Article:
We used the Choiceworks app in a resource room for three 11th- to 12th-grade students identified as having ADHD according to their medical diagnosis. The teacher modeled how to use the iPad’s basic functions, such as powering it on and off, locking and unlocking the device, and opening and closing apps. The Choiceworks app was downloaded on each student’s iPad. The program schedule board focusing on task completion was customized into a self-monitoring tool for students, and an image, photo, or video segment was incorporated.
In class, each student was provided an index card with a list of two on-task behaviors that illustrated paying attention: facing forward and listening, and working on their own assignment without interrupting others. The teacher modeled each behavior for students to role-play, then created a board on which these on-task behaviors were posted. Students were guided to create their own board, take pictures, record their images of the desired on-task behavior, and upload the pictures individually. At the beginning of the class, students observed their own images. At the end of the class, they were required to check the images to see whether their target behaviors were present. If one was missed, they had to meet the teacher individually and rewatch the image about this particular behavior. If the desired behavior occurred, the student would touch the screen and slide into the “all done” column, then email the teacher for reinforcement (e.g., reading a story). Their emails were compared with the teacher’s observation for accuracy. This process was followed in each class, four days a week for four weeks.
During the four weeks, all three students increased their on-task behavior compared with the time spent without their iPad. Two students increased on-task behaviors from 25 to 90 percent, and one student increased to 75 percent, indicating an iPad as an effective tool. At the end of the fourth week, students were given a survey to examine their satisfaction with the iPad use in their learning experience. All students agreed that they enjoyed using the iPad to view their own images. They indicated that their pictures posted on the screen served as a reminder of their behavior. Similar results were found in the teacher’s responses, indicating how the iPad engaged students in monitoring their behaviors and showcasing its convenience in the classroom. An iPad can be placed at the corner of the student’s desk for private use without interrupting the teacher’s instruction and distracting peers. This will reduce the teacher’s supervision time, while allowing the students to spend more time on instruction.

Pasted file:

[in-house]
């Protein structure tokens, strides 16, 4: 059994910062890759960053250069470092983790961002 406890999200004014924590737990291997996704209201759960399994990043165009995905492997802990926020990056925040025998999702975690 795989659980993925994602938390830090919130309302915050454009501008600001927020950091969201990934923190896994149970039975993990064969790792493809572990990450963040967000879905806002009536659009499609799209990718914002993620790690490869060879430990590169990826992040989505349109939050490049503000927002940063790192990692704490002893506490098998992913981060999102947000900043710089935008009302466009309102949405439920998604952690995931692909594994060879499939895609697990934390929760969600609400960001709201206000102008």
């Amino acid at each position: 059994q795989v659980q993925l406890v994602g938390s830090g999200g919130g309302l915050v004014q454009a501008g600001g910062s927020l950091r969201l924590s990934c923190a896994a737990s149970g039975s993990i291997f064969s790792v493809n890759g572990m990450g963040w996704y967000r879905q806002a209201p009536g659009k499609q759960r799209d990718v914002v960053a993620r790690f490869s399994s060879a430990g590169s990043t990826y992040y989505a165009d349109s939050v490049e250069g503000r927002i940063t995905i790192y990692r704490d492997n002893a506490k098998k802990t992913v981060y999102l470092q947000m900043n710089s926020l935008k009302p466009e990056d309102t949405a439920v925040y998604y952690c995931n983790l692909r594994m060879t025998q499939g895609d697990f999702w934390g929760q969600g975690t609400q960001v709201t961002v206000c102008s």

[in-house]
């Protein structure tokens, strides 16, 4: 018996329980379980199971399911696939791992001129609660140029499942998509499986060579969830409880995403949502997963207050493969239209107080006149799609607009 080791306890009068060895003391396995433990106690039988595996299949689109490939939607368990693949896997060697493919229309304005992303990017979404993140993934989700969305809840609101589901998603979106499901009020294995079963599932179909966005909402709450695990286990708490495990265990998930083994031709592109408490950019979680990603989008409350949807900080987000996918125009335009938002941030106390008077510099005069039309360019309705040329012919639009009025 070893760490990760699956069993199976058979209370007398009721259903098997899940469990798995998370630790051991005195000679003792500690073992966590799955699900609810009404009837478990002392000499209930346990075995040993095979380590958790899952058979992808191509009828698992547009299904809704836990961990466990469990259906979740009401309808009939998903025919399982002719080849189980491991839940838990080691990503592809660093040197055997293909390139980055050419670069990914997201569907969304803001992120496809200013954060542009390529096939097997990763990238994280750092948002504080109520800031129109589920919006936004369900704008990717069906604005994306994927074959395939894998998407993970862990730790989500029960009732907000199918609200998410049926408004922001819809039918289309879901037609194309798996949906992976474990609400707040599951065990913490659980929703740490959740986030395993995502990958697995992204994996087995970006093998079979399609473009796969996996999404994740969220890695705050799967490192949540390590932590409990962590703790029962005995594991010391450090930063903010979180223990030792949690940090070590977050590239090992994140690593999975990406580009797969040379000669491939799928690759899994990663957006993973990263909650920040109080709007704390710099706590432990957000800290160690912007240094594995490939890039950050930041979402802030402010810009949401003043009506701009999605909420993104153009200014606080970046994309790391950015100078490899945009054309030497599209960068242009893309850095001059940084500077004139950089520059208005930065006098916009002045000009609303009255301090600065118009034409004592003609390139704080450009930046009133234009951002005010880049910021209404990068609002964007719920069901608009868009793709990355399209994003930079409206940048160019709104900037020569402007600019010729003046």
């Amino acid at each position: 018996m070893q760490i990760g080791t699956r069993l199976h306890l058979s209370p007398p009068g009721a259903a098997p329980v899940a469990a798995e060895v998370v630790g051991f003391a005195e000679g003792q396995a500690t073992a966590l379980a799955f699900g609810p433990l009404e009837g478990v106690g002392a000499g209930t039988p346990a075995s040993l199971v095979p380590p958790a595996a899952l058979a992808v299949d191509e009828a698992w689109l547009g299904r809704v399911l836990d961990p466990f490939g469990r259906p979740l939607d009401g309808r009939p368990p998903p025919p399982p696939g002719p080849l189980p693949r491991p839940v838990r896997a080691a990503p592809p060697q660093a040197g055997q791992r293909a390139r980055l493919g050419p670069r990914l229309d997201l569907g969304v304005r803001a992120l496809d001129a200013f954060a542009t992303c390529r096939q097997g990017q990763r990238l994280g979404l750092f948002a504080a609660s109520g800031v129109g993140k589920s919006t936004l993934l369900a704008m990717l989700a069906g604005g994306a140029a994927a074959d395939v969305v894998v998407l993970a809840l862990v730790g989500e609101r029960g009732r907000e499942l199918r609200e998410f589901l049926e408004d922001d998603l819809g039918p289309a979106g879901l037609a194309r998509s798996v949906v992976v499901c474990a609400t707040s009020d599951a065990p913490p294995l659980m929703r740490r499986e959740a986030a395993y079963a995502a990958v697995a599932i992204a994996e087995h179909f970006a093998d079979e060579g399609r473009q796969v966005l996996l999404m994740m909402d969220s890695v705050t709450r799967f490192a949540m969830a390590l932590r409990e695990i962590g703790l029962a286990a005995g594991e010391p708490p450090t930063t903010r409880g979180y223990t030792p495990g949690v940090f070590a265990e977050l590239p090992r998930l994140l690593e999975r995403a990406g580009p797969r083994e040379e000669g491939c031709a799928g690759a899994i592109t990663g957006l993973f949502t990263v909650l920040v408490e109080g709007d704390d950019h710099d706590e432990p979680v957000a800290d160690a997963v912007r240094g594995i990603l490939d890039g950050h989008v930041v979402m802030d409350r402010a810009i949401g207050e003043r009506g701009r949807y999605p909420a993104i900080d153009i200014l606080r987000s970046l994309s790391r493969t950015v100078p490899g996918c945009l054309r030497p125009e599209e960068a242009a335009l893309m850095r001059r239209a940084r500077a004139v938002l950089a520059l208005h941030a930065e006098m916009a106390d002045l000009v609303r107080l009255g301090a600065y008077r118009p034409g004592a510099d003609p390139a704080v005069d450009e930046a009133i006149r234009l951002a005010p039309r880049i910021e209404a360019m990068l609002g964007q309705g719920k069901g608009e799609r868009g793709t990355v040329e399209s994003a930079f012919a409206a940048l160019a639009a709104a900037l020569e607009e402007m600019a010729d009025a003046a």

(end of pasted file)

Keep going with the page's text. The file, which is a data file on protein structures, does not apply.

At the high school level, the majority of students have smartphones or some type of tablet in their daily lives. The use of an iPad could be beneficial for students in many ways. In addition to helping students set and meet individual goals using the Choiceworks app, it could become a means of assisting students with managing their time and daily schedules. The program easily provides a way for students to create a daily schedule board to remind them of activities and class schedules, such as meeting with a teacher or participating in peer group activities. School principals may consider this opportunity for students to have access to an iPad and related apps to build their self-reliance and responsibility. They may consider purchasing popular mobile devices for class instruction based on students’ needs. Incorporating iPads into daily lessons and behavior management can benefit both students and teachers.
Joy Xin, EdD, is a professor in the Department of Interdisciplinary and Inclusive Education at Rowan University in Glassboro, NJ. Christina Bamford, MA, is a high school teacher and learning consultant at Kingsway Regional High School in Woolwich Township, NJ.